A Clockwork Orange at the Everyman, Liverpool; photographs by Brian Roberts

“I’m always drawn to plays where there’s an elevation of language”, he continues. “Most of my stuff tends to be about the forgotten, the dispossessed, [and] how they elevate themselves through use of language.”

A Clockwork Orange is unique in as much as its themes and ideas are so powerful, so resonant, that ultimately it could be linked to any Post-War era of Britiain. Social decline, governments and authorities dangerous and out of control, mass media projections of violence and sex (or, The Modern Day Ludovico Technique) and the sense that we as a race are stumbling happily toward our doom.

While A Clockwork Orange has endured for these reasons, it can be too easy to tie the themes into A Mordern Setting (yawn) and make things too on the nose.

For example, a lesser light than Bagnall and his players may look at Nadsat and correspond it with the current Russia-vibe the world is experiencing of late. It’s an easy trap to fall into, but it’s one that Bagnall and company have tried to navigate.

“Ultimately, the themes are so deeply embedded and strong that they exist within their own space”, says Bagnall. “You can certainly apply the themes, lessons and morality to modern day mores, but you risk destroying the resonance of the original. It will lose its magic.

“You could very easily do a version based in Liverpool with a bunch of lads in North Face jackets, but what the play most definitely does is make the story and world an island unto itself”

“What Burgess very clearly does, in the first stage direction, is state that it is set in ‘the unforeseeable future’. Burgess wrote A Clockwork Orange in the 1960s, at a time when groups of young men, post-war, had no place to put their aggression in a functional manner, and so it led to destruction and the instigation of it.

“You could very easily do a version based in Liverpool with a bunch of lads in North Face jackets, and that’s probably a valid version, but what the play most definitely does is make the story and world an island unto itself. If you localise it, you draw away some of its power, and I think that’s what Burgess wanted.”

Being an island to itself, in the case of A Clockwork Orange, also means that special care has to be taken to not saturate the audience with the horror and terror of Alex and the Droogs’ actions. Kubrick’s cinematic version faced opprobrium and censorship (the film was finally pulled from cinemas in 1973 at Kubrick’s request, such was the controversy it created) and a mere mention of the title will make people think of stark violence, rape and the nastiness dwelling at the sump of the heart of humanity.

So how do Bagnall and his charges express the reality of Burgess’ vision, while not making people sick to their stomachs? It’s a line thinner than an anorexic tapeworm, and perhaps the biggest challenge in getting the play staged. The violence has to be there, it must, but even in its presentation is the loaded question of whether those involved are condoning or condemning the actions of Alex and his pals.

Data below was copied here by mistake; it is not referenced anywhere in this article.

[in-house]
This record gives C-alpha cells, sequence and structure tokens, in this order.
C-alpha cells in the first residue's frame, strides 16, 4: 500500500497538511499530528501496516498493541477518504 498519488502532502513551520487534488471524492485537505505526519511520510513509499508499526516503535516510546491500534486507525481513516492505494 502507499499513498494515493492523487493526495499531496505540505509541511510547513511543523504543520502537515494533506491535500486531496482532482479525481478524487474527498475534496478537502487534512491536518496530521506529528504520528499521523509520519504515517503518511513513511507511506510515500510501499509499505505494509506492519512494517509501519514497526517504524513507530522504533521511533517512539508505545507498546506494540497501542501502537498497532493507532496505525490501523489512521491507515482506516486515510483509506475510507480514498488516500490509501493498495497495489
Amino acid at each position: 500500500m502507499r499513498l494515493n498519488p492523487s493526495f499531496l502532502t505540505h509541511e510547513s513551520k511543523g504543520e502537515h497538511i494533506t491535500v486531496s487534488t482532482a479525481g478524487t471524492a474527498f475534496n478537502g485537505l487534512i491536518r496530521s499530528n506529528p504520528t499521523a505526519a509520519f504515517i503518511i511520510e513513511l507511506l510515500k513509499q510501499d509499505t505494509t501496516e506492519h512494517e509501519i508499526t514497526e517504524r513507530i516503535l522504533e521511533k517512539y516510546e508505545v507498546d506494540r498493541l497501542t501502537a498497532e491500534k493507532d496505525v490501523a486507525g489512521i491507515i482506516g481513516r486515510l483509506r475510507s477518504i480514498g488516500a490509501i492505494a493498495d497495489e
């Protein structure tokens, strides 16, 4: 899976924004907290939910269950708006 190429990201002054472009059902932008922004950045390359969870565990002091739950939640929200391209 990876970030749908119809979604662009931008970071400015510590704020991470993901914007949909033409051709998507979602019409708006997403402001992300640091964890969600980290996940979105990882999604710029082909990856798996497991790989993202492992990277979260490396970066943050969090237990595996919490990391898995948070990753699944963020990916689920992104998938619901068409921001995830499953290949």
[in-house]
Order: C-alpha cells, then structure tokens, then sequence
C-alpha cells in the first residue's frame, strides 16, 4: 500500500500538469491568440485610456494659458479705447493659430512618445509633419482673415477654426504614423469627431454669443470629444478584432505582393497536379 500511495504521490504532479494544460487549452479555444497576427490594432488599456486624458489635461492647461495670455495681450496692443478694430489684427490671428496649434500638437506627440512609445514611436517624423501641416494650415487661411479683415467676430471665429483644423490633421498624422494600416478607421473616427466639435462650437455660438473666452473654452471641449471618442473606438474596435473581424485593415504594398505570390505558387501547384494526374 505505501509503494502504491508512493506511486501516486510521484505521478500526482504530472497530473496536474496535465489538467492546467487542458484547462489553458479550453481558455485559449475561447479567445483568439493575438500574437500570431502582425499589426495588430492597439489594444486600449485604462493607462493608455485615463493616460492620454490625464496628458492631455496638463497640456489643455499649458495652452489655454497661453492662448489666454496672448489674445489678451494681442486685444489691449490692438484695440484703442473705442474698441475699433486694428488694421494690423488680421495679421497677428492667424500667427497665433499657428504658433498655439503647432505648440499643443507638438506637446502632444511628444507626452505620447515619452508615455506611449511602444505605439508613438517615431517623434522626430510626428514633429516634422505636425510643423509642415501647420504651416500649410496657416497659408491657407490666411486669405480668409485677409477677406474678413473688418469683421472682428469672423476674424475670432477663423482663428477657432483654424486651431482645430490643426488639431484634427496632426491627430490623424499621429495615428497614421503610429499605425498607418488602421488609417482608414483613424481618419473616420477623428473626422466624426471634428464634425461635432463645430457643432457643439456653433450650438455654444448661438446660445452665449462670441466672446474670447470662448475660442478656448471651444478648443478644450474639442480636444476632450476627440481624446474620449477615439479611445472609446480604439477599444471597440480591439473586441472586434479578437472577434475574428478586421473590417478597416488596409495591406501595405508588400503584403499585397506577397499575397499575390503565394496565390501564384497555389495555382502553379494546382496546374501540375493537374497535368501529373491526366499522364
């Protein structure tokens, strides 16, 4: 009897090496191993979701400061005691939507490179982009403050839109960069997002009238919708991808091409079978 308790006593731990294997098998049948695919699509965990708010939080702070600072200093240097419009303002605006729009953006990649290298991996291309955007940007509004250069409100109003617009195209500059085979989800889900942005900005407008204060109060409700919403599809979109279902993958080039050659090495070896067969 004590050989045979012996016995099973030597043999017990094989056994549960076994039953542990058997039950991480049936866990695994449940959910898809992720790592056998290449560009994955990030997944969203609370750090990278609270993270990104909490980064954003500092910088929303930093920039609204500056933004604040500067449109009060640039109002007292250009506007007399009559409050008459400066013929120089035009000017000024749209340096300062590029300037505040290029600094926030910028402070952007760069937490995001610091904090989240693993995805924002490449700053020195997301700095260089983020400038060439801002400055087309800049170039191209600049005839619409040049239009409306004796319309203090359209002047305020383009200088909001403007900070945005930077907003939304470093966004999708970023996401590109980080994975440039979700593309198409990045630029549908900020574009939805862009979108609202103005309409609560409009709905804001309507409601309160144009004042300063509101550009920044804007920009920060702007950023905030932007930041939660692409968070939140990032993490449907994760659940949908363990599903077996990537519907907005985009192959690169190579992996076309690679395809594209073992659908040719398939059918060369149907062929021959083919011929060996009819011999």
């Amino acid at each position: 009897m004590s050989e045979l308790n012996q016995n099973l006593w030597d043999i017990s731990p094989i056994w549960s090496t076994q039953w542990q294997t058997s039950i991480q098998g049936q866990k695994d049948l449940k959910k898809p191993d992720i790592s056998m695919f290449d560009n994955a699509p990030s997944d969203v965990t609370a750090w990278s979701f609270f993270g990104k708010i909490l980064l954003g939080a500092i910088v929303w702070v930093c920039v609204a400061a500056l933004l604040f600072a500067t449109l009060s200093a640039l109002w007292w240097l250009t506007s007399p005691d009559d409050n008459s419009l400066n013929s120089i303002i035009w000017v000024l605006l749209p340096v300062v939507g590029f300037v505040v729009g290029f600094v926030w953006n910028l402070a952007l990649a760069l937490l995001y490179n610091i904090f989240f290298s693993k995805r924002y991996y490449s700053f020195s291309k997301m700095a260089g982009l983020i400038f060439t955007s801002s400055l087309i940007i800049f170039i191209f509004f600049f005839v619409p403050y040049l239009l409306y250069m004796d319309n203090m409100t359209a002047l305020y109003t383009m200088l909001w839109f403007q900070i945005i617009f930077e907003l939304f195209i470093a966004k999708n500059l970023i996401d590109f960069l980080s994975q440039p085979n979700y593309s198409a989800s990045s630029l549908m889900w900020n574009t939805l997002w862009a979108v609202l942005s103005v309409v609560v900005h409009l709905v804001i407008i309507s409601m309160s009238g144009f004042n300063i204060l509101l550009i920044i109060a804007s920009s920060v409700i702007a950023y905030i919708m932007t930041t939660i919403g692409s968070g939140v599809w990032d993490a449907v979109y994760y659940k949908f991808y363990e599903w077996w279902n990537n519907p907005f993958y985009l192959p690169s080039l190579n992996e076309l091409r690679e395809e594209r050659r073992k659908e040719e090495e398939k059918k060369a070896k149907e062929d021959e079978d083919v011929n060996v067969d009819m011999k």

“It’s a really fine line, and I don’t know the answer to it to be honest,” confesses Bagnall. “A lot of my work concerns itself with looking at how far you can push those parameters. I certainly believe that theatre should be challenging us, and questioning, and all of those things we want it to be able to do, or that we’re allowed to do through art.

A Clockwork Orange at the Everyman, Liverpool; photographs by Brian Roberts

“Both Burgess and Kubrick faced similar accusations on falling on justification side of the line in their versions. My job, as lead creative, is to be guided by what Burgess is saying on the page, and however I push that theatrically… Listen, we can get fucking slammed doing A Clockwork Orange just as the purists will slam you for putting rock and roll in Shakespeare. Or Bono and The Edge.”

There may be those who “slam” for sure, and with living in more sensitive times the chances of it are higher than ever. Has catering to audience members looking to get in a huff played on Bagnall’s mind?

“Yeah, I don’t care. I really don’t care, because I think what is really going to be tricky about this is, there’s beauty in this violence… I’m looking at Alex as Lord Byron instead of some beer-bottle thug.

“The play is about asking the audience to view acts of violence, lewdness as poetry, being urged to see if they can separate, or indeed determine, any beauty within it. So they have to know and understand that their sensibilities, their own acceptable sense of normality, is going to be challenged.”

With normality always facing the checks and balances of Burgess’ world and ideas, what message is there that Bagnall sees fit to grab, highlight and show to the world?

“There’s so many things. The play questions good and evil, being brainwashed, what IS good, what IS evil, whether you’re born with it or make it, where this energy comes from to want to destroy. What I do know it deals with is free will. And there is redemption too, as it was in the novella, and I think we need that redemption.

“If I was an audience member, and I could leave the theatre with some sense of hope for the boy, then I’d be happy.”

Joseph Viney

See A Clockwork Orange 2pm/5.30pm/7.30pm at the Everyman theatre, Liverpool, until Thursday 12 July 2018 – £32–£10

Part of The Everyman Company season

Images: cast in rehearsal with Bagnall (last image); photographs by Brian Roberts

Posted on 15/04/2018 by thedoublenegative